I pass by lots of little things every day without ever really noticing them. Especially in a culture where we are increasingly acclimated to objects flashing, and glimmering, and making loud noises just to attract a glance, the subtle details ingrained into the world around us can fade into the background all too easily. And they tend to sit there until one day they hit me. Wow, look at that—has that been there this whole time?
Maybe this observation occurs because the light strikes the object just so, or just because something in its general direction was causing a commotion that caught my eye. But I tend to think that revelations like this happen more because, at that exact moment in your life, this object resonates with something inside of you. It’s possible that you don’t even know what the something could be—perhaps it’s just buried too deep—but I believe that the random resonance involved a little thing pinging inside of you, trying to get you to acknowledge it by what exists in your immediate surroundings. Kind of like the way that dreams try to help you process the problems bubbling around in your subconscious. So maybe it’s like a waking dream.
I might just happen to be a particularly oblivious person, someone who blocks out the world around them more than others, but these moments of revelation are a frequent occurrence in my daily life. Take the other day for example, when I drove past a building right on the corner next to Lulu’s Diner in Allston—a place that I’ve passed countless times traveling to and from the city.
Instead of letting my eyes trip over the short, red-brick building situated on the corner like they usually do, they focused on a little figure waving out from a window on the building’s side. I squinted, and it became obvious that the figure was skillfully painted onto the window, but I also began noticing the many other painted windows, each featuring their own vignette of the subject’s daily life.
In one, an older man peers out at the busy street below him, his hand shielding his eyes from the harsh glare of an imaginary sun. Directly above him, an orange and white tabby cat sits on a ledge and eagerly watches a fat pigeon flying just out of the its reach. The next window over features a mother holding her small child, both watching the cat and bird situation with amusement.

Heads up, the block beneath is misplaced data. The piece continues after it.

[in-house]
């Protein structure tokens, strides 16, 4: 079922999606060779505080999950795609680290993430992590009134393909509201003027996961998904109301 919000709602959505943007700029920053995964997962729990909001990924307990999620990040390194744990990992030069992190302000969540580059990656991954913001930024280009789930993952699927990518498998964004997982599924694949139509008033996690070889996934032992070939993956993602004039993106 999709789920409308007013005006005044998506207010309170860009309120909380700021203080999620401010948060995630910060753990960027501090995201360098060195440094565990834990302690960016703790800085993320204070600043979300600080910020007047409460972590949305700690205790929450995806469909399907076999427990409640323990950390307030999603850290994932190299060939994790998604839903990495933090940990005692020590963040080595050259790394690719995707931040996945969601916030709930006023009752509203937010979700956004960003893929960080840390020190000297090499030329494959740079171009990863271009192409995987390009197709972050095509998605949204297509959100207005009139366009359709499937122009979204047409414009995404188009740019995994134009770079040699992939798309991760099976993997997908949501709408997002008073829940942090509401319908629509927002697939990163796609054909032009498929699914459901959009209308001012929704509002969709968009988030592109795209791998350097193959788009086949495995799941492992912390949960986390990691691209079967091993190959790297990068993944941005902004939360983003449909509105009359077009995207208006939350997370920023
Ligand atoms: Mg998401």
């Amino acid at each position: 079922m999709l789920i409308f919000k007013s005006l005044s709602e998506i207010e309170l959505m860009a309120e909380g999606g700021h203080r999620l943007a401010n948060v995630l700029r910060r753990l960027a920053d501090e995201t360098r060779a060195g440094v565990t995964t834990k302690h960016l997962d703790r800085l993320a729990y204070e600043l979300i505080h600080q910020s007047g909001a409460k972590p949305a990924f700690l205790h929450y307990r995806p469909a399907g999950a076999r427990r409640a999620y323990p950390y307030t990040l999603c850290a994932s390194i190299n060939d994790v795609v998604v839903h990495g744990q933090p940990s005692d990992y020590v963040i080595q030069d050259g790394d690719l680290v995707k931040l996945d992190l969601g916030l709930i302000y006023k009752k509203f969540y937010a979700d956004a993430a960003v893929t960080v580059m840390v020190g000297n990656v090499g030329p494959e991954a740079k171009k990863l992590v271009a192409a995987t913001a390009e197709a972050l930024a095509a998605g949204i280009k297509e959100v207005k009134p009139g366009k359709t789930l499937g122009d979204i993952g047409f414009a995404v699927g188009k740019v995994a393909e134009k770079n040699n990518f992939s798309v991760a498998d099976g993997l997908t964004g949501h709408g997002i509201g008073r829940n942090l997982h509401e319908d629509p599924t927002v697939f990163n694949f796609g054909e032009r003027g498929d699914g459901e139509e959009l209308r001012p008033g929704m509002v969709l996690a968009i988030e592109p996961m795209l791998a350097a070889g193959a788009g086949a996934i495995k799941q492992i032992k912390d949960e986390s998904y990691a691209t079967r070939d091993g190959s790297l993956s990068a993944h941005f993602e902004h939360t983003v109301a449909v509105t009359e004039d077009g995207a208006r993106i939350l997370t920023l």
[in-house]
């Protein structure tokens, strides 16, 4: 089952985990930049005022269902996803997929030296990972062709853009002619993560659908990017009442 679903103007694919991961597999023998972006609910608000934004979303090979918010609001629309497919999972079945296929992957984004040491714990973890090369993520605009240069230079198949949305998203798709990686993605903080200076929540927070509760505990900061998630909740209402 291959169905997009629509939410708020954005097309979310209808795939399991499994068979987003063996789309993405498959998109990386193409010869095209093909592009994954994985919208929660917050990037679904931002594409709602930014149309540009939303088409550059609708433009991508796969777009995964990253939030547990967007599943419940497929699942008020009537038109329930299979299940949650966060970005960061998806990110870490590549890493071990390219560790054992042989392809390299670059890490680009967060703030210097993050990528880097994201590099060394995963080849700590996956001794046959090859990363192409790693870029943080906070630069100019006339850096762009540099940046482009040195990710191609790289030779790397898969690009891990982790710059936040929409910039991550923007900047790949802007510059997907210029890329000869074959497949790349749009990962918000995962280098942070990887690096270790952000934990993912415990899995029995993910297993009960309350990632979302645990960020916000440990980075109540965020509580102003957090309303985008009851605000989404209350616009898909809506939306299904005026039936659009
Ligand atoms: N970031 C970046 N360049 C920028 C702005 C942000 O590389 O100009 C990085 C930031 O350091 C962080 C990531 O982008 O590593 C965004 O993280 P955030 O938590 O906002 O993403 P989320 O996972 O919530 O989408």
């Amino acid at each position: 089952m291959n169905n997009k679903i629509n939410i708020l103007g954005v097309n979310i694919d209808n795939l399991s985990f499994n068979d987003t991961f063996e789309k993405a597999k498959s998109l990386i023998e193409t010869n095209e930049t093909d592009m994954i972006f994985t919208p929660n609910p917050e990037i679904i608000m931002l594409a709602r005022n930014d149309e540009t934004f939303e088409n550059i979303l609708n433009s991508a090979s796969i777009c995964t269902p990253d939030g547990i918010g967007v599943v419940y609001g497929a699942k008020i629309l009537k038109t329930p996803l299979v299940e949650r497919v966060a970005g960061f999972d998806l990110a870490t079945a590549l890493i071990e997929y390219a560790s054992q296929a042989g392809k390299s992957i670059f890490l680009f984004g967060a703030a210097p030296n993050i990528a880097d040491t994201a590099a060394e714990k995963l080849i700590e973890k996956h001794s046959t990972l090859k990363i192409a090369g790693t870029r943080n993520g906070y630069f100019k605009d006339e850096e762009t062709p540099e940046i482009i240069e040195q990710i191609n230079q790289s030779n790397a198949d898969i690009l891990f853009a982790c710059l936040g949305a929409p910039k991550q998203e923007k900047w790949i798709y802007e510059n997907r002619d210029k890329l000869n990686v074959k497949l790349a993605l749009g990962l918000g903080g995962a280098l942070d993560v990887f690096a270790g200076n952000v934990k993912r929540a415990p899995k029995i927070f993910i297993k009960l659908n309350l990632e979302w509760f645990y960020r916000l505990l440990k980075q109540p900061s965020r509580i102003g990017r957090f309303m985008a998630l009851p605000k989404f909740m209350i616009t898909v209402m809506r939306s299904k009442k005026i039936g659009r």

The vignettes continue onto the next building designated Allston Hall Block 90 by the subtle brick lettering toward the top of the building. Most are just images of the easily forgotten moments in life—a couple cooking together by the stove, a man washing his dog, and another washing his window—while some are more fantastic. A window to the far right depicts a woman standing in front of an old-fashioned microphone with spotlights shining down on her. It looks like a daydream come to life within the confines of one’s own apartment.
As the car passed the building in a blink of an eye, like it had done many times before, I kept thinking about the building, turning slightly in my seat and keeping my eyes on the side of it for as long as possible. The little windows captured my attention, but at that moment I couldn’t exactly tell you why.
My thoughts returned to the mural over the next couple days, and I began thinking about how open and friendly the people in the windows were. Sure, they weren’t real, but the paintings embodied a kind, open, neighborhoody ethos that has been a bit harder for me to find over the past few months.
Opening up to those around me seems harder as of late. Maybe this is because it’s second semester, and the peppy rush to meet new people and make new friends has faded. Or maybe it has something to do with the cold, which makes the option of staying bundled up in my room even more alluring. Smiling at someone in the stairwell, or making an effort to meet new people, seems like an exhausting course of action.
But really, it isn’t exhausting, and taking the time throw open your metaphorical window and interact with the world around should be more than a detail that fades into the background.
Featured Image by Madeleine D’Angelo / Heights Editor